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As shown here: https://puzzling.stackexchange.com/questions/97696/consecutive-numbers-which-use-all-digits-a-different-number-of-times/97698#97698, there are arbitrarily long blocks of consecutive integers which, when written all down, use each of the ten digits a different number of times. That block can even begin at 1.

What I am looking for is the smallest N such that writing down all the numbers 1, 2, 3, ...,N will use each of the digits 0 to 9 a different number of times. Moreover, can such numbers be characterized in some nice way?

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  • $\begingroup$ Well if you you them all, and you each of them a different number of times, you could use one of them once, another one twice, ... $\endgroup$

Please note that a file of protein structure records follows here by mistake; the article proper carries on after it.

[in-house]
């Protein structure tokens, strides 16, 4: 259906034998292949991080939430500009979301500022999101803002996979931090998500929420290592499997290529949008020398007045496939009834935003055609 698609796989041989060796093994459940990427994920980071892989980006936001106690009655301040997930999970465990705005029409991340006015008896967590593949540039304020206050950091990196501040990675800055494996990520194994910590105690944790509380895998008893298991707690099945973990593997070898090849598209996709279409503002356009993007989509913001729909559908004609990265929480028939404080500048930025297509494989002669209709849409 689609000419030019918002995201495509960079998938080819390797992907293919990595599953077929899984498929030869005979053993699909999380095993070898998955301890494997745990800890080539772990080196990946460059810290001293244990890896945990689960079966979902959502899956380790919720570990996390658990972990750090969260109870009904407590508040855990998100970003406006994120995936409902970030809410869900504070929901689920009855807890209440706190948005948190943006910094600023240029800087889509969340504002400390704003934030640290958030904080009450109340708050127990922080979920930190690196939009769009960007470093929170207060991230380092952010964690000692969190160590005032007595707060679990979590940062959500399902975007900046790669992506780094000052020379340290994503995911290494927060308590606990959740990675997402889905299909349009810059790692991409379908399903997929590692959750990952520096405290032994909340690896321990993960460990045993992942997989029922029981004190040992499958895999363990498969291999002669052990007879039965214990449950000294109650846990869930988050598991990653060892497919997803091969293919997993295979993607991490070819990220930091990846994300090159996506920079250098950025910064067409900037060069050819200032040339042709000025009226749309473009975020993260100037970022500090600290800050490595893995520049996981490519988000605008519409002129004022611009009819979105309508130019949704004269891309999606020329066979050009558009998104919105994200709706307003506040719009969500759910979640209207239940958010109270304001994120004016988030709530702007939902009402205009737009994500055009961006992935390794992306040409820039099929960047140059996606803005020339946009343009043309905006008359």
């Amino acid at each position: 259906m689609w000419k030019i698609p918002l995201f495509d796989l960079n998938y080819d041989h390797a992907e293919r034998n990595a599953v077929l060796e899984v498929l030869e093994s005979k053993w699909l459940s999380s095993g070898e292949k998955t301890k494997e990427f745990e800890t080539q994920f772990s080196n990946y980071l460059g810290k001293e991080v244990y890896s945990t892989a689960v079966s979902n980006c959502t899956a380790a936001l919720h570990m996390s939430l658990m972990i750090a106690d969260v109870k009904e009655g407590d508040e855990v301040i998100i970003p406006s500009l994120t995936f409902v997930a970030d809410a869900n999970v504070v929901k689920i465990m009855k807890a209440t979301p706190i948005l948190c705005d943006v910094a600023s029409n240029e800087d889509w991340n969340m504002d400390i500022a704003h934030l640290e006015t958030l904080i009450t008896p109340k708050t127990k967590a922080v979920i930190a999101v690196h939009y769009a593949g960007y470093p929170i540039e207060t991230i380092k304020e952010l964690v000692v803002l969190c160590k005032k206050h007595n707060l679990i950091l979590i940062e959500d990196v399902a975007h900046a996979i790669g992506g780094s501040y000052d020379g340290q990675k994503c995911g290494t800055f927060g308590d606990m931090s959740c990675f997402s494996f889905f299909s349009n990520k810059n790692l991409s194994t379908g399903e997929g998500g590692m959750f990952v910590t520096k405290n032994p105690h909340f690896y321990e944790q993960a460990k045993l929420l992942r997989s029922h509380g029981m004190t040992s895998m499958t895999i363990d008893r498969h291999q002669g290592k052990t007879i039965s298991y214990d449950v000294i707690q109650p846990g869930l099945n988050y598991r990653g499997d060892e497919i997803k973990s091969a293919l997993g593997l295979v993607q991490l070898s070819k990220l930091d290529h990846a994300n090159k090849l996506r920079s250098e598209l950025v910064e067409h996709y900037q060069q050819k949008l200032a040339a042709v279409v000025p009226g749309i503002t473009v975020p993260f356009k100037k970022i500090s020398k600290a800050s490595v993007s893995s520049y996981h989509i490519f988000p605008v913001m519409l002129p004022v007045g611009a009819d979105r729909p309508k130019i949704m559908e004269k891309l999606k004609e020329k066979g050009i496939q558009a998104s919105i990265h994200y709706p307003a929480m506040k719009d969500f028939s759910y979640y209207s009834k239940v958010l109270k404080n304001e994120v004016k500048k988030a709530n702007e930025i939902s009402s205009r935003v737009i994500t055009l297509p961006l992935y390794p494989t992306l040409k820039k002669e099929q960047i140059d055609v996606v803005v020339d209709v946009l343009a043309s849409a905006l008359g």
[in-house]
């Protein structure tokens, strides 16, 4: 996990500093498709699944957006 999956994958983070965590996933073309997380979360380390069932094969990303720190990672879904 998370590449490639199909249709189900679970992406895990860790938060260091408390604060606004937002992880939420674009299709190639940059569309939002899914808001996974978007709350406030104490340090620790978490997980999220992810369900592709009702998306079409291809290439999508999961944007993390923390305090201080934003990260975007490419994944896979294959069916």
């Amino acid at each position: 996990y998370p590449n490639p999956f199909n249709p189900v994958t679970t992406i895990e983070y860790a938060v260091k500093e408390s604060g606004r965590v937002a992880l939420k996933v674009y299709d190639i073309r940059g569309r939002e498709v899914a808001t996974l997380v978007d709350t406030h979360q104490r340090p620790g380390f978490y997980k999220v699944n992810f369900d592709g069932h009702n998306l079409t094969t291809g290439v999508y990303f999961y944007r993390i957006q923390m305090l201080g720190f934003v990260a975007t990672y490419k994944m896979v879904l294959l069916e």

– saulspatz
    Apr 30, 2020 at 19:26

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Two adjacent digits appear the same number of times unless one of them occurs in $N$. Here $0$ is effectively adjacent to $9$, not to $1$, because numbers don’t have leading zeros, so $0$ appears after $9$, not before $1$.

So we have $9$ pairs of adjacent digits to cover, and each digit only covers $2$ pairs, so we need at least $5$ digits. If this were the whole story, the least admissible $N$ would be $13579$. But the last digit is special: A last digit $d$ only makes $d$ and $d+1$ have different counts, but not $d$ and $d-1$, so $13579$ leads to the same number of $9$s and $8$s. So we actually have to cover $8$ pairs of digits with the remaining $4$ digits, and that only works if we start with $2$.

So the next candidate would be $24689$. But there’s another special feature of the last digit: If it’s a $9$, that means that the penultimate digit $d$ gets the same count as $d-1$, so we lose one distinction that we need. Thus, we can’t have the $9$ in the last digit, so we have to move it up by one.

That leads to $N=24697$, and this is indeed the first number of the kind you’re looking for. Here’s Java code that checks this result.

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